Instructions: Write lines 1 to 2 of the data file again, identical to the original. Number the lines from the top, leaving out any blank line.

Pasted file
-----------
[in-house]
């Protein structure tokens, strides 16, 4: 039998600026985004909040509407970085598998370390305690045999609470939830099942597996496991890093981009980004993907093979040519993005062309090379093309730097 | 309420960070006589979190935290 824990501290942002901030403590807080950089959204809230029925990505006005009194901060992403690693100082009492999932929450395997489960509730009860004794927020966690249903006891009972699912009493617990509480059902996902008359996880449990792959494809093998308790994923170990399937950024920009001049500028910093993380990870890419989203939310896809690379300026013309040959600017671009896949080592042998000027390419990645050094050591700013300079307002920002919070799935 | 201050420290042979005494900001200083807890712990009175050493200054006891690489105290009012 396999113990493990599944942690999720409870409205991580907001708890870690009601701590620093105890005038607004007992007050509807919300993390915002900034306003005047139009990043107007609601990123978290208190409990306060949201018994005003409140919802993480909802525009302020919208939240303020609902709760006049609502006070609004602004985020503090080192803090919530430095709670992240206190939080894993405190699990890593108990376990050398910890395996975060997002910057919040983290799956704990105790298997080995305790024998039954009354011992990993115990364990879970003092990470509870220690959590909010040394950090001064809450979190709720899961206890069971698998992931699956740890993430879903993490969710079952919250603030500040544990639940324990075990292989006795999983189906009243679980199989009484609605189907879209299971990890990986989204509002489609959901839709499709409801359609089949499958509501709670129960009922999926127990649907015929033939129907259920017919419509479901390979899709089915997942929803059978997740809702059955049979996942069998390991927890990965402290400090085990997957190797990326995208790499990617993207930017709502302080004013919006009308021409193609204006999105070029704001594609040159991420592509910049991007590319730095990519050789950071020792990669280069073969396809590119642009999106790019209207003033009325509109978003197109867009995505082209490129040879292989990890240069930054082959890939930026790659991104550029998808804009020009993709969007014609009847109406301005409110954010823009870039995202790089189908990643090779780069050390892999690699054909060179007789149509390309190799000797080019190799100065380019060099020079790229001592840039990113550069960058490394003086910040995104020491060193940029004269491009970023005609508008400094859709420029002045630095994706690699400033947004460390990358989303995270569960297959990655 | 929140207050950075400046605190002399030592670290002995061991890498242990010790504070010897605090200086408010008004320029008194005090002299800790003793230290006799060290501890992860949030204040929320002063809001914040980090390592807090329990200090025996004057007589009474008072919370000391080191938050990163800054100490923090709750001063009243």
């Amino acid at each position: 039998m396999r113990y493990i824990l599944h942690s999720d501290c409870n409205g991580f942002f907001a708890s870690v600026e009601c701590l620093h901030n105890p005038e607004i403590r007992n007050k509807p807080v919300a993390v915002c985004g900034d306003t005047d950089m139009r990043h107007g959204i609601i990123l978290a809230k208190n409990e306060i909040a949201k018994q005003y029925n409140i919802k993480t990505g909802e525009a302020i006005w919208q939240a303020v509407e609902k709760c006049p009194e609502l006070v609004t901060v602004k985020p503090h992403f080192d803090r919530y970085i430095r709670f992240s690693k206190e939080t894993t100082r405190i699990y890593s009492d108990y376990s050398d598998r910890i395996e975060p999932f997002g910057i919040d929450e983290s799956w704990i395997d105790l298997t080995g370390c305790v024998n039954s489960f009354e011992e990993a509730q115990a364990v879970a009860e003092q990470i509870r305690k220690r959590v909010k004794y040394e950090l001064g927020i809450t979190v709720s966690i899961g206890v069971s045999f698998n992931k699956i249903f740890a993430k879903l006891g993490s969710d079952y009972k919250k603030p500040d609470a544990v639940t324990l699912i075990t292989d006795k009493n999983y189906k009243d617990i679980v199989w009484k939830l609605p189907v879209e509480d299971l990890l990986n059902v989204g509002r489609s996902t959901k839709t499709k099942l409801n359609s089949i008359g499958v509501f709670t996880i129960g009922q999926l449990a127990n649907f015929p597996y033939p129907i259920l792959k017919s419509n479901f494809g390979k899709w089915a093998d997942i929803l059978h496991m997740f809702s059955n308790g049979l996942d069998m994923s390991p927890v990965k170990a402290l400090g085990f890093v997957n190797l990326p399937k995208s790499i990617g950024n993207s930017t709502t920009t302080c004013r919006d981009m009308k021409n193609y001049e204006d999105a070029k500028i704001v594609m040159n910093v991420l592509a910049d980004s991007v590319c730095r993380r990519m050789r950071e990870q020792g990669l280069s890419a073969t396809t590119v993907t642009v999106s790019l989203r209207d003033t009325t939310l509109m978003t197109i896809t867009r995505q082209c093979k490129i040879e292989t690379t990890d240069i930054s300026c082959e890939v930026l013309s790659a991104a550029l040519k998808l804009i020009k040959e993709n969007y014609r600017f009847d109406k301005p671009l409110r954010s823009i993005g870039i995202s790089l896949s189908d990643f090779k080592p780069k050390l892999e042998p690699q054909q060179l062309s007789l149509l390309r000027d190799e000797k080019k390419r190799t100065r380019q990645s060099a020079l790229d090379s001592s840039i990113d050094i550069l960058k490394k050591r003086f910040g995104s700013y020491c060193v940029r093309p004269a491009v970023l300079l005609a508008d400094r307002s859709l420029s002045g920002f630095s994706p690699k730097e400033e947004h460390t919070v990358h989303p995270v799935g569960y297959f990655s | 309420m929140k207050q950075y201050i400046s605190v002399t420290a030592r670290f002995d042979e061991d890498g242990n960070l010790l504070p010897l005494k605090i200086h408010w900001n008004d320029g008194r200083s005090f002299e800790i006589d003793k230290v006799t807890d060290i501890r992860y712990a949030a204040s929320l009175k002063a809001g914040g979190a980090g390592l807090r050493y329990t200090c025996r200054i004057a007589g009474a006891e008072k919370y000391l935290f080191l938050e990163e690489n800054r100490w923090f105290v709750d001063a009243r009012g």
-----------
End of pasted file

[in-house]
């Protein structure tokens, strides 16, 4: 039998600026985004909040509407970085598998370390305690045999609470939830099942597996496991890093981009980004993907093979040519993005062309090379093309730097 | 309420960070006589979190935290 824990501290942002901030403590807080950089959204809230029925990505006005009194901060992403690693100082009492999932929450395997489960509730009860004794927020966690249903006891009972699912009493617990509480059902996902008359996880449990792959494809093998308790994923170990399937950024920009001049500028910093993380990870890419989203939310896809690379300026013309040959600017671009896949080592042998000027390419990645050094050591700013300079307002920002919070799935 | 201050420290042979005494900001200083807890712990009175050493200054006891690489105290009012 396999113990493990599944942690999720409870409205991580907001708890870690009601701590620093105890005038607004007992007050509807919300993390915002900034306003005047139009990043107007609601990123978290208190409990306060949201018994005003409140919802993480909802525009302020919208939240303020609902709760006049609502006070609004602004985020503090080192803090919530430095709670992240206190939080894993405190699990890593108990376990050398910890395996975060997002910057919040983290799956704990105790298997080995305790024998039954009354011992990993115990364990879970003092990470509870220690959590909010040394950090001064809450979190709720899961206890069971698998992931699956740890993430879903993490969710079952919250603030500040544990639940324990075990292989006795999983189906009243679980199989009484609605189907879209299971990890990986989204509002489609959901839709499709409801359609089949499958509501709670129960009922999926127990649907015929033939129907259920017919419509479901390979899709089915997942929803059978997740809702059955049979996942069998390991927890990965402290400090085990997957190797990326995208790499990617993207930017709502302080004013919006009308021409193609204006999105070029704001594609040159991420592509910049991007590319730095990519050789950071020792990669280069073969396809590119642009999106790019209207003033009325509109978003197109867009995505082209490129040879292989990890240069930054082959890939930026790659991104550029998808804009020009993709969007014609009847109406301005409110954010823009870039995202790089189908990643090779780069050390892999690699054909060179007789149509390309190799000797080019190799100065380019060099020079790229001592840039990113550069960058490394003086910040995104020491060193940029004269491009970023005609508008400094859709420029002045630095994706690699400033947004460390990358989303995270569960297959990655 | 929140207050950075400046605190002399030592670290002995061991890498242990010790504070010897605090200086408010008004320029008194005090002299800790003793230290006799060290501890992860949030204040929320002063809001914040980090390592807090329990200090025996004057007589009474008072919370000391080191938050990163800054100490923090709750001063009243």